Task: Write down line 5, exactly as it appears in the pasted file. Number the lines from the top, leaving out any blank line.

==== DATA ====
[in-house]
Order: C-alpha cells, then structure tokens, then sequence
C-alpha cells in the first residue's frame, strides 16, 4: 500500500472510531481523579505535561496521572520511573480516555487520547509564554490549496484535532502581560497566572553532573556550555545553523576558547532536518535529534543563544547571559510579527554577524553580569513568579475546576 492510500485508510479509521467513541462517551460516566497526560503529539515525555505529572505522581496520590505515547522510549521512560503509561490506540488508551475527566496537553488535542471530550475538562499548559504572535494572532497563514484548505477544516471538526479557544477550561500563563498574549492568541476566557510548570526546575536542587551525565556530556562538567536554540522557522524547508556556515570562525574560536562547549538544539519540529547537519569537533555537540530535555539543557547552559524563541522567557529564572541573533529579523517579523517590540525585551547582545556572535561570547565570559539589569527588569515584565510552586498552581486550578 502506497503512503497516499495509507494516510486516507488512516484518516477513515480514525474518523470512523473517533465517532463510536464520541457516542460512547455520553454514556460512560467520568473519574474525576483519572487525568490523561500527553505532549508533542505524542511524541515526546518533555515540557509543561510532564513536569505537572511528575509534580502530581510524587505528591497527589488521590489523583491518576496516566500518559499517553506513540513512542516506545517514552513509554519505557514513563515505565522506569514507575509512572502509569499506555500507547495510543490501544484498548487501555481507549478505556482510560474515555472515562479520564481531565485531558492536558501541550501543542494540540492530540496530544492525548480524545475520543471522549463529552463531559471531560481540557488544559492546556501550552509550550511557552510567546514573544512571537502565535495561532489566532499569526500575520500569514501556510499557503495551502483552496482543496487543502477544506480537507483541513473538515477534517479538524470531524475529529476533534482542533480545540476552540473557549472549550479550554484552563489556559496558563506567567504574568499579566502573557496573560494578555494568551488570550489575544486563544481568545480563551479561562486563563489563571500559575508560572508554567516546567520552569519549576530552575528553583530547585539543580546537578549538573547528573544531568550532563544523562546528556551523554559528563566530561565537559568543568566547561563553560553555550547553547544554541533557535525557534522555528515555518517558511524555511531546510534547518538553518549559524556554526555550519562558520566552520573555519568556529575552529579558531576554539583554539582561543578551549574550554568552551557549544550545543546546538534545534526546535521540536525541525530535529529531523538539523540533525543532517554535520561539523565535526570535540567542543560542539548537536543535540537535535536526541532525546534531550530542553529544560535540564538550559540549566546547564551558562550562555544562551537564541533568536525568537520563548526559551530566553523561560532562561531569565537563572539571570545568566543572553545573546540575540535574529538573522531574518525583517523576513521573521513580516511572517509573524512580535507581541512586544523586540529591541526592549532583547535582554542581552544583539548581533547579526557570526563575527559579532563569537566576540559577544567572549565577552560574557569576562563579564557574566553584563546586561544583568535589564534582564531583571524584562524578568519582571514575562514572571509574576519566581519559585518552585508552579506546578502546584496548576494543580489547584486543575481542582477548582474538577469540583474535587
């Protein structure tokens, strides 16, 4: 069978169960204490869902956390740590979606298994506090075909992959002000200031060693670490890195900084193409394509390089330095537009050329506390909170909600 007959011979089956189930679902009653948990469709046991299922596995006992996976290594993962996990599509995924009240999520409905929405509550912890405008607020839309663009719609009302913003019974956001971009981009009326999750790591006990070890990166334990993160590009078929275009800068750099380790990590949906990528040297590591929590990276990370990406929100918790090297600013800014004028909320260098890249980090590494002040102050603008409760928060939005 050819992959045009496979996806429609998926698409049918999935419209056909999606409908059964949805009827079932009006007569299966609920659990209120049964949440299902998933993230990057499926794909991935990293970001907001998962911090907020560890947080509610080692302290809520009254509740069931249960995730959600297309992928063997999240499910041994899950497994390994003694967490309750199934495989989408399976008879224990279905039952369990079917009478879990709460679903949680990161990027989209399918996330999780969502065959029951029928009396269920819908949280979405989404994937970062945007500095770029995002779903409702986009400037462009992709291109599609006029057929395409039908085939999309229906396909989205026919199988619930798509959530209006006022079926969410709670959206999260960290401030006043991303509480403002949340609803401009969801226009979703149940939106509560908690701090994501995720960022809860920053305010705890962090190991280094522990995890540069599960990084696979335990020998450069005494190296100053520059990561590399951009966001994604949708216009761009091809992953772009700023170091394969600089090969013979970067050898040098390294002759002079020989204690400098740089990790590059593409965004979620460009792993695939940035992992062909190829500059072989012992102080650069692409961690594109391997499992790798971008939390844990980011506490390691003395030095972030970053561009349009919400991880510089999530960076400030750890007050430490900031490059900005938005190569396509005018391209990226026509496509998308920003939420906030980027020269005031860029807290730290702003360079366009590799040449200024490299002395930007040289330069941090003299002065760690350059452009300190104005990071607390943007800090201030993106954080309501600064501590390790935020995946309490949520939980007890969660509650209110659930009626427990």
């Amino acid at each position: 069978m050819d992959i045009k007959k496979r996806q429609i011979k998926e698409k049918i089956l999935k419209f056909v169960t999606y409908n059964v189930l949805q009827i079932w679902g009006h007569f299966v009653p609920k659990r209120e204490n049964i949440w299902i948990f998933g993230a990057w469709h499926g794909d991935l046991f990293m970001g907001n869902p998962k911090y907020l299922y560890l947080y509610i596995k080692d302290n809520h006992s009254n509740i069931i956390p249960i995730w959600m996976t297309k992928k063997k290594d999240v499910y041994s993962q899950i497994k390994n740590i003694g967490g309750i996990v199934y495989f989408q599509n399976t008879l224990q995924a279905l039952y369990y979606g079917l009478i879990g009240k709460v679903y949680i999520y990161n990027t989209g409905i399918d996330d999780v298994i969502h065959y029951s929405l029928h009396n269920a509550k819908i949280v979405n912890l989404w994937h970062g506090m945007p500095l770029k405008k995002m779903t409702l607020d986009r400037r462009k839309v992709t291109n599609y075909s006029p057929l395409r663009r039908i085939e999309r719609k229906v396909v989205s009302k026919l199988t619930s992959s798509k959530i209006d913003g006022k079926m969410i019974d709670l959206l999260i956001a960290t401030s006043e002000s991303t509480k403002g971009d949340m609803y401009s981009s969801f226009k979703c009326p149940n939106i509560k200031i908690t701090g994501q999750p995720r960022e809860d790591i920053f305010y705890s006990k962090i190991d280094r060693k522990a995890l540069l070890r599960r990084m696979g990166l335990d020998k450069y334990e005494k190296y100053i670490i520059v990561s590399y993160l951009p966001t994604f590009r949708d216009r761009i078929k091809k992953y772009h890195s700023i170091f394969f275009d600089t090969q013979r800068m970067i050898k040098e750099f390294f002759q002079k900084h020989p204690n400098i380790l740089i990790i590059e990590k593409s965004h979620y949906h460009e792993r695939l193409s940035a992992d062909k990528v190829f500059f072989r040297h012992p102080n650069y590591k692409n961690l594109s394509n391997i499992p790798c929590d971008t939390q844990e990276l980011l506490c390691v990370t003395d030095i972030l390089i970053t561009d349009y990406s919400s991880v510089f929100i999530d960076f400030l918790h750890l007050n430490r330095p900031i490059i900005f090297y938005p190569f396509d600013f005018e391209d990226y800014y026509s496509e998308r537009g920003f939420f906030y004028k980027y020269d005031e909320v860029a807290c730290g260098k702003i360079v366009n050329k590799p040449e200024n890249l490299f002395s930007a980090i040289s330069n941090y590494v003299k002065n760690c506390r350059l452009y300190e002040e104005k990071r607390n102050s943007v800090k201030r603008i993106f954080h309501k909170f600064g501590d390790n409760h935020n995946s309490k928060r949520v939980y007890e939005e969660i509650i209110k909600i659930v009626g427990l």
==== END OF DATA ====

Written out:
């Amino acid at each position: 069978m050819d992959i045009k007959k496979r996806q429609i011979k998926e698409k049918i089956l999935k419209f056909v169960t999606y409908n059964v189930l949805q009827i079932w679902g009006h007569f299966v009653p609920k659990r209120e204490n049964i949440w299902i948990f998933g993230a990057w469709h499926g794909d991935l046991f990293m970001g907001n869902p998962k911090y907020l299922y560890l947080y509610i596995k080692d302290n809520h006992s009254n509740i069931i956390p249960i995730w959600m996976t297309k992928k063997k290594d999240v499910y041994s993962q899950i497994k390994n740590i003694g967490g309750i996990v199934y495989f989408q599509n399976t008879l224990q995924a279905l039952y369990y979606g079917l009478i879990g009240k709460v679903y949680i999520y990161n990027t989209g409905i399918d996330d999780v298994i969502h065959y029951s929405l029928h009396n269920a509550k819908i949280v979405n912890l989404w994937h970062g506090m945007p500095l770029k405008k995002m779903t409702l607020d986009r400037r462009k839309v992709t291109n599609y075909s006029p057929l395409r663009r039908i085939e999309r719609k229906v396909v989205s009302k026919l199988t619930s992959s798509k959530i209006d913003g006022k079926m969410i019974d709670l959206l999260i956001a960290t401030s006043e002000s991303t509480k403002g971009d949340m609803y401009s981009s969801f226009k979703c009326p149940n939106i509560k200031i908690t701090g994501q999750p995720r960022e809860d790591i920053f305010y705890s006990k962090i190991d280094r060693k522990a995890l540069l070890r599960r990084m696979g990166l335990d020998k450069y334990e005494k190296y100053i670490i520059v990561s590399y993160l951009p966001t994604f590009r949708d216009r761009i078929k091809k992953y772009h890195s700023i170091f394969f275009d600089t090969q013979r800068m970067i050898k040098e750099f390294f002759q002079k900084h020989p204690n400098i380790l740089i990790i590059e990590k593409s965004h979620y949906h460009e792993r695939l193409s940035a992992d062909k990528v190829f500059f072989r040297h012992p102080n650069y590591k692409n961690l594109s394509n391997i499992p790798c929590d971008t939390q844990e990276l980011l506490c390691v990370t003395d030095i972030l390089i970053t561009d349009y990406s919400s991880v510089f929100i999530d960076f400030l918790h750890l007050n430490r330095p900031i490059i900005f090297y938005p190569f396509d600013f005018e391209d990226y800014y026509s496509e998308r537009g920003f939420f906030y004028k980027y020269d005031e909320v860029a807290c730290g260098k702003i360079v366009n050329k590799p040449e200024n890249l490299f002395s930007a980090i040289s330069n941090y590494v003299k002065n760690c506390r350059l452009y300190e002040e104005k990071r607390n102050s943007v800090k201030r603008i993106f954080h309501k909170f600064g501590d390790n409760h935020n995946s309490k928060r949520v939980y007890e939005e969660i509650i209110k909600i659930v009626g427990l």